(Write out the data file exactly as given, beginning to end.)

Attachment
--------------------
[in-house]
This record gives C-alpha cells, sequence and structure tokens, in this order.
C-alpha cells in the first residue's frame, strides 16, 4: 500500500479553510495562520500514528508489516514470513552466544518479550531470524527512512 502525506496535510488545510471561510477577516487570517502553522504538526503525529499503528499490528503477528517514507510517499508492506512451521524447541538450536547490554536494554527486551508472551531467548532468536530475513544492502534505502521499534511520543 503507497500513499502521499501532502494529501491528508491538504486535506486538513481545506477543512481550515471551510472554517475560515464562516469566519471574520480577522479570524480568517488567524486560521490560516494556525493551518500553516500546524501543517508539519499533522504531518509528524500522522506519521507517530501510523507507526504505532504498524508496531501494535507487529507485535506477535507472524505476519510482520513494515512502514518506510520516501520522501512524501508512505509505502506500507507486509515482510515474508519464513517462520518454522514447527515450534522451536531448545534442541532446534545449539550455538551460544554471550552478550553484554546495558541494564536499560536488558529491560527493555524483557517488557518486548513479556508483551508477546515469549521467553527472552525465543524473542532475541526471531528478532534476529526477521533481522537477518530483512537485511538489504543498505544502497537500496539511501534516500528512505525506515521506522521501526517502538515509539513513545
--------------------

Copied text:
[in-house]
This record gives C-alpha cells, sequence and structure tokens, in this order.
C-alpha cells in the first residue's frame, strides 16, 4: 500500500479553510495562520500514528508489516514470513552466544518479550531470524527512512 502525506496535510488545510471561510477577516487570517502553522504538526503525529499503528499490528503477528517514507510517499508492506512451521524447541538450536547490554536494554527486551508472551531467548532468536530475513544492502534505502521499534511520543 503507497500513499502521499501532502494529501491528508491538504486535506486538513481545506477543512481550515471551510472554517475560515464562516469566519471574520480577522479570524480568517488567524486560521490560516494556525493551518500553516500546524501543517508539519499533522504531518509528524500522522506519521507517530501510523507507526504505532504498524508496531501494535507487529507485535506477535507472524505476519510482520513494515512502514518506510520516501520522501512524501508512505509505502506500507507486509515482510515474508519464513517462520518454522514447527515450534522451536531448545534442541532446534545449539550455538551460544554471550552478550553484554546495558541494564536499560536488558529491560527493555524483557517488557518486548513479556508483551508477546515469549521467553527472552525465543524473542532475541526471531528478532534476529526477521533481522537477518530483512537485511538489504543498505544502497537500496539511501534516500528512505525506515521506522521501526517502538515509539513513545